India’s history of son preference is not a novel issue to discuss. The generations have witnessed a craving for son and a burdensome feeling for the birth of a girl. The numbers are enough to speak and support the Indian’s love for a male child. The overall sex ratio of India has bene continuously declining from 1901 (972) to the present year of 2011 (940). Similarly, child sex ratio has also declined from 972 in 1901 to 919 in 2011. The states of Haryana and Punjab are the worse in whole country with the lowest sex ratios throughout the decades (Figures given at the end). The figures gleamingly picturize the missing females from the country. In many smaller areas within Punjab and Haryana extremely skewed sex ratios have been registered in the range of 600-700 females per 1000 males. Over the years, the non-interest in the girl child has grown prominent and glaring. The unwontedness and neglect of a girl child has always remained in India, only the methods have changed. Initially it was female infanticide now it is sonography detection for a female fetus and then aborting it.
Climate change is a major contributor to migration and displacement and therefore, significantly increases the risk of human trafficking. Climate change can cause displacement in multiple ways. The most prominent are water shortages and desertification that threaten food supplies and livelihoods and extreme weather conditions leading to natural disasters like flooding, famine and drought. These disasters may disrupt local security safety nets, leaving women and children unaccompanied, separated or orphaned due to the erosion and breakdown of normal social controls and protections. This makes them especially vulnerable to the exploitation of human trafficking. Organised trafficking of women is emerging as a potentially serious risk associated with environmental problems.
In contemporary times, trafficking of women for commercial sexual exploitation has emerged as one of the crucial issues of global concern. The Indian subcontinent, which is intrinsically connected to the dreadful world of trafficking, is witnessing an indigenous process of trafficking network in the country where women viewed as ‘prospective brides’ are trafficked within and across its borders in the name of ‘marriage’ which actually ends up in sexual slavery and bonded labor for them, not just a single time but as many times as they are re-trafficked as brides.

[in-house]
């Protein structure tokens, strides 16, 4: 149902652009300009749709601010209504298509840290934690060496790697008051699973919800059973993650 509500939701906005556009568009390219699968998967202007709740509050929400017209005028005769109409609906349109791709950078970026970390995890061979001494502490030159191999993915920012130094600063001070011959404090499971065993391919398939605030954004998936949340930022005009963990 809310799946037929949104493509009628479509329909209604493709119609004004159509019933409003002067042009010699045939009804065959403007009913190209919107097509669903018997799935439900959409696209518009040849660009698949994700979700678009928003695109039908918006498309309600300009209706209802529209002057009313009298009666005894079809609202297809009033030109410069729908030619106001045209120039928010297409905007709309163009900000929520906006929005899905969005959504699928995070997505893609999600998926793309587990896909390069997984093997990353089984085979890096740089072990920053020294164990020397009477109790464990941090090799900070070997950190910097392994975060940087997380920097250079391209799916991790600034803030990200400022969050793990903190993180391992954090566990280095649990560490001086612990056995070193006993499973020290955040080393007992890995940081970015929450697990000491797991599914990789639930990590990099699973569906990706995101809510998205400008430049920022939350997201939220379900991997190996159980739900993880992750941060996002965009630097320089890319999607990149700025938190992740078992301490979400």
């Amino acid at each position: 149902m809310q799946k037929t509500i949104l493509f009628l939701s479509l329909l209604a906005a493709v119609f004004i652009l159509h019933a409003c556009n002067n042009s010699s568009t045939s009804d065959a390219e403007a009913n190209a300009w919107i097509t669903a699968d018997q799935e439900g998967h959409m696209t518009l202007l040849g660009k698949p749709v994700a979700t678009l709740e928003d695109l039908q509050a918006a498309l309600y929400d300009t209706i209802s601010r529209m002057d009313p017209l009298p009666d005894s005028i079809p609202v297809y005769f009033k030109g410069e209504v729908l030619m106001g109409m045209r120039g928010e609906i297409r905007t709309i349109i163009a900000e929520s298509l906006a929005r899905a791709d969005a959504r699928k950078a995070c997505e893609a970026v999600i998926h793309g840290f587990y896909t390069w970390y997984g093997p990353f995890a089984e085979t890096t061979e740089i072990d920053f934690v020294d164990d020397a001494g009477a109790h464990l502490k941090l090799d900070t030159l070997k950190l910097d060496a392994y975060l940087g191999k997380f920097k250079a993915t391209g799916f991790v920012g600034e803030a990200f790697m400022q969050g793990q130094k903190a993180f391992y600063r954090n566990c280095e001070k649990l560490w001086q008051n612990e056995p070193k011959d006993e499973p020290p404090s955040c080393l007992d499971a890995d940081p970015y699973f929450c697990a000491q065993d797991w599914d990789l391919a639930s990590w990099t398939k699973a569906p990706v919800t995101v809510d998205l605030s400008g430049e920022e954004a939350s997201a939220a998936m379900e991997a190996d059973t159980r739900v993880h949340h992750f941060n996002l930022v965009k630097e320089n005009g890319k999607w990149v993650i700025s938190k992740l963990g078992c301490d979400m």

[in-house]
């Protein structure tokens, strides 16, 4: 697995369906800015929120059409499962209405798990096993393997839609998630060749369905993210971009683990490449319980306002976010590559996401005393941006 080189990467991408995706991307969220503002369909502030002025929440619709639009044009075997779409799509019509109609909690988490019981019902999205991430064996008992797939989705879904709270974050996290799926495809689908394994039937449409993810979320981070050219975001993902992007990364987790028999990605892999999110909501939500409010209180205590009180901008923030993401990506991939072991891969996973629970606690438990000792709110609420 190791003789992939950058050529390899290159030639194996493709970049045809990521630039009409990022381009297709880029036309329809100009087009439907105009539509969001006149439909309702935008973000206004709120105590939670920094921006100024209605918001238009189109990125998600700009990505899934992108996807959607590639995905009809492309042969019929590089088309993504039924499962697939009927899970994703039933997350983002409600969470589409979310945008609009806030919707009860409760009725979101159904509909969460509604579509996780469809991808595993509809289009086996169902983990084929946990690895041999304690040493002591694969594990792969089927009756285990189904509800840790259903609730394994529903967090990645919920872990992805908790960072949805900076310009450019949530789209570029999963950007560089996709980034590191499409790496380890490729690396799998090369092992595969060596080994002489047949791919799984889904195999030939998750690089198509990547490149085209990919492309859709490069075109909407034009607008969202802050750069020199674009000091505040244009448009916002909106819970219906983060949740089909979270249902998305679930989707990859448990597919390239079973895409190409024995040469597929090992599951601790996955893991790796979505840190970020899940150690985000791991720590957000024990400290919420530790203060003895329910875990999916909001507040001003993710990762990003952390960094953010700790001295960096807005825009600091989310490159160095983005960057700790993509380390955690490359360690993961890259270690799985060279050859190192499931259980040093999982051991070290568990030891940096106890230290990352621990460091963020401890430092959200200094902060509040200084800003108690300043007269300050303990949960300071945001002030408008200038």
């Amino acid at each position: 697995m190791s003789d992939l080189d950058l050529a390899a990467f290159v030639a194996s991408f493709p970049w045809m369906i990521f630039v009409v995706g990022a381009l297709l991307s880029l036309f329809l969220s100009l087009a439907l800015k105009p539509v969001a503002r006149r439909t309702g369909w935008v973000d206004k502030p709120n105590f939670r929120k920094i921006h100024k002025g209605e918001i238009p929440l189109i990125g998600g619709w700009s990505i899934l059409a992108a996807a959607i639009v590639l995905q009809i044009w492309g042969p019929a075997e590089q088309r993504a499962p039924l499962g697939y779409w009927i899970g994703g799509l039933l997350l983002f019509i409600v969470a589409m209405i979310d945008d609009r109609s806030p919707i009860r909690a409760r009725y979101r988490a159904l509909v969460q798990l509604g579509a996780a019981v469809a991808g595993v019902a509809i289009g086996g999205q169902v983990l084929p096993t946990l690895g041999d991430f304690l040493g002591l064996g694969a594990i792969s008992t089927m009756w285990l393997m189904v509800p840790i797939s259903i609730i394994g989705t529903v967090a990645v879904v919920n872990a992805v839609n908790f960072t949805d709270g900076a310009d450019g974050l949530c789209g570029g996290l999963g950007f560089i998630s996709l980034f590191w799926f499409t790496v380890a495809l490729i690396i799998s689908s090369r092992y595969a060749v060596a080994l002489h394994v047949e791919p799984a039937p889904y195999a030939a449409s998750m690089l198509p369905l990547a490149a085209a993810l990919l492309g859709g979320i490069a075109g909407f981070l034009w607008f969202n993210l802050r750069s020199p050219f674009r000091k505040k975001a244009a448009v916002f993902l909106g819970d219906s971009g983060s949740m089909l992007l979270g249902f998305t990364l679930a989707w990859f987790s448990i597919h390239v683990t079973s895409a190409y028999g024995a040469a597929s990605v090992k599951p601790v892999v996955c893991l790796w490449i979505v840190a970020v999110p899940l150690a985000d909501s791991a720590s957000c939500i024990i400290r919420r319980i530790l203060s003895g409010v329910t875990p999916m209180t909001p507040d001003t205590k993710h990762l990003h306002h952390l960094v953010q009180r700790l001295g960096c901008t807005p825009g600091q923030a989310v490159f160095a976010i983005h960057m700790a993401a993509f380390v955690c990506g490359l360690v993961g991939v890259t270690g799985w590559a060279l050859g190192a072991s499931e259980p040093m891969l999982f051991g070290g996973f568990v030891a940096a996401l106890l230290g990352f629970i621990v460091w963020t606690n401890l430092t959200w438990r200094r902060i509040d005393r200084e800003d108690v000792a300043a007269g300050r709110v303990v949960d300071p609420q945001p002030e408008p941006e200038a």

Trafficking today is dealt by different mechanism by the law enforcing body, but in spite of heightened effort, trafficking shows no sign of abating….The question here arises is why???
Authors are Research scholer Associated with Centre of Excellence in Cultural Fixation on Honour: A Gender Audit of Punjab and Haryana, Panjab University, Chandigarh.
The IGLP Asian Regional Workshop was held in Bangkok, Thailand from January 5-11, 2017. I was fortunate enough to be one of the 56 research fellows and participants from over 45 countries, with 46 IGLP faculty members in collaboration. The participants and faculty members introduced themselves and briefly described their research interests and current projects. I was one of the very few students who came from a feminist and gender studies program, which meant either we stood out more or at times became slightly lost in the crowd of potential legal professionals. Nevertheless, when it was my turn to introduce myself and my project on the emerging issue of 'bride trafficking,' I was pleased to see the excitement and curiosity in people's faces.
The irony is that the companies are using CSR for beautifying or humanizing their business without making a sensible change. In most of the cases companies, who directly exploit the environment and natural resources offer direct services like schools or health facilities or different sorts of training for working class.
I called her to inquire about a property case which she had filed in local court with the help of our organization, after death of her ‘husband’ Razaq.
She said that she is not interested in that case or any property because it was not first time when she was abandoned by some family, it is her fate so she decided to marry once again and now living with an old man in Palwal. She said that this man is good and she showed her hope to be in family forever. She invited me to visit her home as a brother but also warned that I will visit her new in-laws home personally and alone. She wanted me to make a call after reaching Palwal only then she can guide me to her new home, she did not her address. She assured me that her number will always be reachable. And if she changes her number she will inform me for sure.
What is the purpose of celebrating the victory of independence, when our sisters are just seen as an item to study the concept of supply and demand. Why are we taught that life is not a monetary product, when on the other hand a daughter is born with a price tag over her. Where is the morality of wise men of India. Where is the philanthropy of saints?
Founder of EMPOWER PEOPLE Shafiqur Rahman Khan was invited to speak about his life and works in fourth edition of TIDES summit organized by Confederation of Indian Industry (CII) in Coimbatore. It was a great opportunity to promote our cause and encourage others to be a part of solution. we are sharing text of that speech for our supporters and volunteers.